March 10th is National Women & Girls HIV/AIDS Awareness Day, says Marla Ahlgrimm, a women’s health advocate and retired HRT specialist from Madison, Wisconsin. Ahlgrimm recently sat down to address a few common questions about HIV and AIDS.
Q: Who faces the most risk of contracting HIV?
Marla Ahlgrimm: Anyone can be exposed to HIV but it is especially prevalent among highly sexually active men and women, those who have intercourse with both sexes, and those who engage in unprotected sex with multiple partners or one who has the virus. People who use IV drugs are also at a more elevated risk than the general population.
Q: Do women who only have sex with men need to take precautions against HIV?
Marla Ahlgrimm: All sexually active men and women should use condoms to guard against STDs and STIs. However, women should keep in mind that they are more likely to pick up an HIV infection than their male counterparts. Women who have untreated existing STDs, yeast infection, or bacterial vaginosis may contract the virus easier since white blood cells are already present at the site of exposure.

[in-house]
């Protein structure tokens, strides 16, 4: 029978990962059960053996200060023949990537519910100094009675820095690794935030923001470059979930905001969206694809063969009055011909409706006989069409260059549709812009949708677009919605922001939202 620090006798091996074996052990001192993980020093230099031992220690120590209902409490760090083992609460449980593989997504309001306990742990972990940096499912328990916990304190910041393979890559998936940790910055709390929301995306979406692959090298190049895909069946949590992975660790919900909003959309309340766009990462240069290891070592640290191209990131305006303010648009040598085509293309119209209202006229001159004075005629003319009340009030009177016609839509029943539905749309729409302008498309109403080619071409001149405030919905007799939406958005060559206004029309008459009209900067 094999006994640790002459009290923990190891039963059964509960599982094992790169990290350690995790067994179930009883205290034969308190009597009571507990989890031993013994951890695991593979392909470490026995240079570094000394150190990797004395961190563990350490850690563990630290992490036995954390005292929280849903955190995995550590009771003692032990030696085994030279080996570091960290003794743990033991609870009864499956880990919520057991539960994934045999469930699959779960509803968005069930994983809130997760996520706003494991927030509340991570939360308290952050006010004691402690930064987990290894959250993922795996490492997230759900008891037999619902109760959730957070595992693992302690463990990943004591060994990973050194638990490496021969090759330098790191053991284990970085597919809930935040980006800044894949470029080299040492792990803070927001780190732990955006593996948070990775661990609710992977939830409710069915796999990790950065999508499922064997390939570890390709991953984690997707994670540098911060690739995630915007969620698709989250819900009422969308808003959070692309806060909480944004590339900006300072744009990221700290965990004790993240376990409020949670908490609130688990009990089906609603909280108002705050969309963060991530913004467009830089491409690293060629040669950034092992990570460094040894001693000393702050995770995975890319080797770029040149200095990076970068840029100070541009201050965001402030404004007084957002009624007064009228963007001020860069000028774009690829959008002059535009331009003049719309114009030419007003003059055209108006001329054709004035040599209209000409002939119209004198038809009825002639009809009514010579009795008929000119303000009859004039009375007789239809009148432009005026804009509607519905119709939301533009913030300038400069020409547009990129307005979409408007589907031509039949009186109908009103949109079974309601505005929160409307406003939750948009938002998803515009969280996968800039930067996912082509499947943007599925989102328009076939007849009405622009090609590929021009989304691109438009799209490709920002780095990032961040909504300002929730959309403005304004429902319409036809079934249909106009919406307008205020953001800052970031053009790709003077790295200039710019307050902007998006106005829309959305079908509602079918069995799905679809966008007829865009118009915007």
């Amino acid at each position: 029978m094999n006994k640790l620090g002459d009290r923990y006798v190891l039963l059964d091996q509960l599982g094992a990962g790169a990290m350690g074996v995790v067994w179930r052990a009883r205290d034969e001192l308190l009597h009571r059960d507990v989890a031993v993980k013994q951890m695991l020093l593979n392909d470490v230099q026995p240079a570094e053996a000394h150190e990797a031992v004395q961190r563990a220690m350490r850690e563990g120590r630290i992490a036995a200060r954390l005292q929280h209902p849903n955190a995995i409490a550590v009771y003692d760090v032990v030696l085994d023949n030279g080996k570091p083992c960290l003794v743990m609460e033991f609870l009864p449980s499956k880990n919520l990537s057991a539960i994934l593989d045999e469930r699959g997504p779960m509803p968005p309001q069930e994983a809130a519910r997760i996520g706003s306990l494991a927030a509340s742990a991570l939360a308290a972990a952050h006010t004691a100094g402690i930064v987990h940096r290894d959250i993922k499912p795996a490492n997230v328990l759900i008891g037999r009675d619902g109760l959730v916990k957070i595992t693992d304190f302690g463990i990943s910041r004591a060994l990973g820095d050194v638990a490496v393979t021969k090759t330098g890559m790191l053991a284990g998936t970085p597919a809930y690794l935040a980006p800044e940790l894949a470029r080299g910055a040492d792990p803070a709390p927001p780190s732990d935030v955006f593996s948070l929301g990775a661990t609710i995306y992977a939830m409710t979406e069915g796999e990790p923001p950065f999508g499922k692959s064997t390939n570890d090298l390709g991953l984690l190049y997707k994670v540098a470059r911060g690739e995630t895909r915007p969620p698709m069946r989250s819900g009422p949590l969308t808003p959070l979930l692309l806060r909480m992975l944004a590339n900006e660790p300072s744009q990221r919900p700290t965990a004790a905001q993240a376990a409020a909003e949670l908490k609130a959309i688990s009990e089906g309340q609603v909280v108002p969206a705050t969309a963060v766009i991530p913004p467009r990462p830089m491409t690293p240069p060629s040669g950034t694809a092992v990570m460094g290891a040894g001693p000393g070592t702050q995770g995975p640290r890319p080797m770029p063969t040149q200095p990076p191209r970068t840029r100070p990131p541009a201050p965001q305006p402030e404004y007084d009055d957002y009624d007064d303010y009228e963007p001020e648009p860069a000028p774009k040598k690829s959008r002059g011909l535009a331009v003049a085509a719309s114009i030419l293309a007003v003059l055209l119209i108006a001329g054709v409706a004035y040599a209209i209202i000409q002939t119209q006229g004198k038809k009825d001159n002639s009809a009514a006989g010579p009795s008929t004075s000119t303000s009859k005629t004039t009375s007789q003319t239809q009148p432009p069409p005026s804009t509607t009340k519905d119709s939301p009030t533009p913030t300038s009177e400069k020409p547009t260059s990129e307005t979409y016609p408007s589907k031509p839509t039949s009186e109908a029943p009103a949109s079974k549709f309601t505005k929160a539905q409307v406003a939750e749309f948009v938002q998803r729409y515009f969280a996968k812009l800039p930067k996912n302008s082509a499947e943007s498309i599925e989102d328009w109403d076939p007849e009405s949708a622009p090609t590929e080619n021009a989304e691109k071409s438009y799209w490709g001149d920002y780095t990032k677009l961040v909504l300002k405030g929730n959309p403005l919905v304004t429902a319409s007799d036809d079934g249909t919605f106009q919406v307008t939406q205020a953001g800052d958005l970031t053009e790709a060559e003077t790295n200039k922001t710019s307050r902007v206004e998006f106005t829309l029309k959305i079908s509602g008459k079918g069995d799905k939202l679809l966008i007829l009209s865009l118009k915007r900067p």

Q: Why are younger women/teenage girls at a higher risk of HIV?
Marla Ahlgrimm: There are a number of factors working against the 25 and under crowd. The number one issue is lack of protection – a study in 2013 found that only half of all sexually active high school girls used a condom during their last sexual encounter. Additionally, young women’s reproductive tracts are still developing, making them more susceptible to an infection.
Q: What group is the most affected by HIV/AIDS?
Marla Ahlgrimm: Despite only accounting for 14% of the total population, Hispanic and African American women made up 61% of new HIV infections in 2015. Sadly, it is the fear of stigma, lack of education, and poor access to healthcare that puts these women at the highest risk.